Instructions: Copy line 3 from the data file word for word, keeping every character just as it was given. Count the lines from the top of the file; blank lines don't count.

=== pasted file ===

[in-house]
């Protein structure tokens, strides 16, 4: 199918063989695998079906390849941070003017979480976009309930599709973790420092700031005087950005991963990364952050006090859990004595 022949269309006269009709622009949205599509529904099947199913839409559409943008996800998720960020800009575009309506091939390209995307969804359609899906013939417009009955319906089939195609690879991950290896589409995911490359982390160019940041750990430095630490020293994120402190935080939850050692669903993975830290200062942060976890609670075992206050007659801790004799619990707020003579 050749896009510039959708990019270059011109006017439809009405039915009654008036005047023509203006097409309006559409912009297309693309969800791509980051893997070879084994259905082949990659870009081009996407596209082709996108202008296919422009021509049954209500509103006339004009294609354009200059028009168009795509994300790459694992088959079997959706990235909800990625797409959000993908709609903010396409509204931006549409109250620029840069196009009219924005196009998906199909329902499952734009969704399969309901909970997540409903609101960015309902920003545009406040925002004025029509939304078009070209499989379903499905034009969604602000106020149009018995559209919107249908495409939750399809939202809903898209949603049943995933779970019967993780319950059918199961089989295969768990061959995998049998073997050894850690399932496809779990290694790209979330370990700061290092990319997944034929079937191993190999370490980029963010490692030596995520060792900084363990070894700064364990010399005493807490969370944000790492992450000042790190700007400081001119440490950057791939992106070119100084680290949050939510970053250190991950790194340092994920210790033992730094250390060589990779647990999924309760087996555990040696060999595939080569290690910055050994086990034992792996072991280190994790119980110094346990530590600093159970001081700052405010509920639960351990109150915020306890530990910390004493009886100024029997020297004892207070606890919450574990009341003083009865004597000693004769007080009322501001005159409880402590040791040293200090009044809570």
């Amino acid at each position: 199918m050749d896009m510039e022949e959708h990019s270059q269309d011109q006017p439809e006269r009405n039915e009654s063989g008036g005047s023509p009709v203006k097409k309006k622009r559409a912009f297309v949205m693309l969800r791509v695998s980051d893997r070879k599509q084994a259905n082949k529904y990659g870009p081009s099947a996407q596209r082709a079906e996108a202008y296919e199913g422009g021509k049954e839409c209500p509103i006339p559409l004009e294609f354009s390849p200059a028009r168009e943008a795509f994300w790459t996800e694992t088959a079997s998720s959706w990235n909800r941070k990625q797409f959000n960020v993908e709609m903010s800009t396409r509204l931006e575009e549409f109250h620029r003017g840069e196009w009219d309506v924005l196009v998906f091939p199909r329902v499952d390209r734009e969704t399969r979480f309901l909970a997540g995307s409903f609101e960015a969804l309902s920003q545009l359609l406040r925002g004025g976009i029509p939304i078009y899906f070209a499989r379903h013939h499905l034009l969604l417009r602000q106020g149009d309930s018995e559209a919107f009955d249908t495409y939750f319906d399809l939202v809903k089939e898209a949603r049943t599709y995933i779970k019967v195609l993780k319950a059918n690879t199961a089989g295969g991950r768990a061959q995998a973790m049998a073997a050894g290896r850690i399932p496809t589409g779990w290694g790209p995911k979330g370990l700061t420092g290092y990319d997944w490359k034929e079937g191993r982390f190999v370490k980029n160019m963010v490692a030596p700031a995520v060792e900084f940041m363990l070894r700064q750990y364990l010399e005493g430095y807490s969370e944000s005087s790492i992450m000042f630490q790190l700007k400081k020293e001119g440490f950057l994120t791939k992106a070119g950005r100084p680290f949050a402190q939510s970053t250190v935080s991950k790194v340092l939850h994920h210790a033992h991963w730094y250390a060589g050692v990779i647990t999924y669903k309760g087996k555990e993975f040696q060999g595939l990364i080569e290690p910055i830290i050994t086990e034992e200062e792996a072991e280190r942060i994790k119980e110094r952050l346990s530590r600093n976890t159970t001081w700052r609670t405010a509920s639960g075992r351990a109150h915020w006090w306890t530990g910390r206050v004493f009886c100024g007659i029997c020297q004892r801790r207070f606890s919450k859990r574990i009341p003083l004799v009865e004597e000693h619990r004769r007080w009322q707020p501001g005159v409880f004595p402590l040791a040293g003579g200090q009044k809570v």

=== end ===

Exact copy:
């Amino acid at each position: 199918m050749d896009m510039e022949e959708h990019s270059q269309d011109q006017p439809e006269r009405n039915e009654s063989g008036g005047s023509p009709v203006k097409k309006k622009r559409a912009f297309v949205m693309l969800r791509v695998s980051d893997r070879k599509q084994a259905n082949k529904y990659g870009p081009s099947a996407q596209r082709a079906e996108a202008y296919e199913g422009g021509k049954e839409c209500p509103i006339p559409l004009e294609f354009s390849p200059a028009r168009e943008a795509f994300w790459t996800e694992t088959a079997s998720s959706w990235n909800r941070k990625q797409f959000n960020v993908e709609m903010s800009t396409r509204l931006e575009e549409f109250h620029r003017g840069e196009w009219d309506v924005l196009v998906f091939p199909r329902v499952d390209r734009e969704t399969r979480f309901l909970a997540g995307s409903f609101e960015a969804l309902s920003q545009l359609l406040r925002g004025g976009i029509p939304i078009y899906f070209a499989r379903h013939h499905l034009l969604l417009r602000q106020g149009d309930s018995e559209a919107f009955d249908t495409y939750f319906d399809l939202v809903k089939e898209a949603r049943t599709y995933i779970k019967v195609l993780k319950a059918n690879t199961a089989g295969g991950r768990a061959q995998a973790m049998a073997a050894g290896r850690i399932p496809t589409g779990w290694g790209p995911k979330g370990l700061t420092g290092y990319d997944w490359k034929e079937g191993r982390f190999v370490k980029n160019m963010v490692a030596p700031a995520v060792e900084f940041m363990l070894r700064q750990y364990l010399e005493g430095y807490s969370e944000s005087s790492i992450m000042f630490q790190l700007k400081k020293e001119g440490f950057l994120t791939k992106a070119g950005r100084p680290f949050a402190q939510s970053t250190v935080s991950k790194v340092l939850h994920h210790a033992h991963w730094y250390a060589g050692v990779i647990t999924y669903k309760g087996k555990e993975f040696q060999g595939l990364i080569e290690p910055i830290i050994t086990e034992e200062e792996a072991e280190r942060i994790k119980e110094r952050l346990s530590r600093n976890t159970t001081w700052r609670t405010a509920s639960g075992r351990a109150h915020w006090w306890t530990g910390r206050v004493f009886c100024g007659i029997c020297q004892r801790r207070f606890s919450k859990r574990i009341p003083l004799v009865e004597e000693h619990r004769r007080w009322q707020p501001g005159v409880f004595p402590l040791a040293g003579g200090q009044k809570v």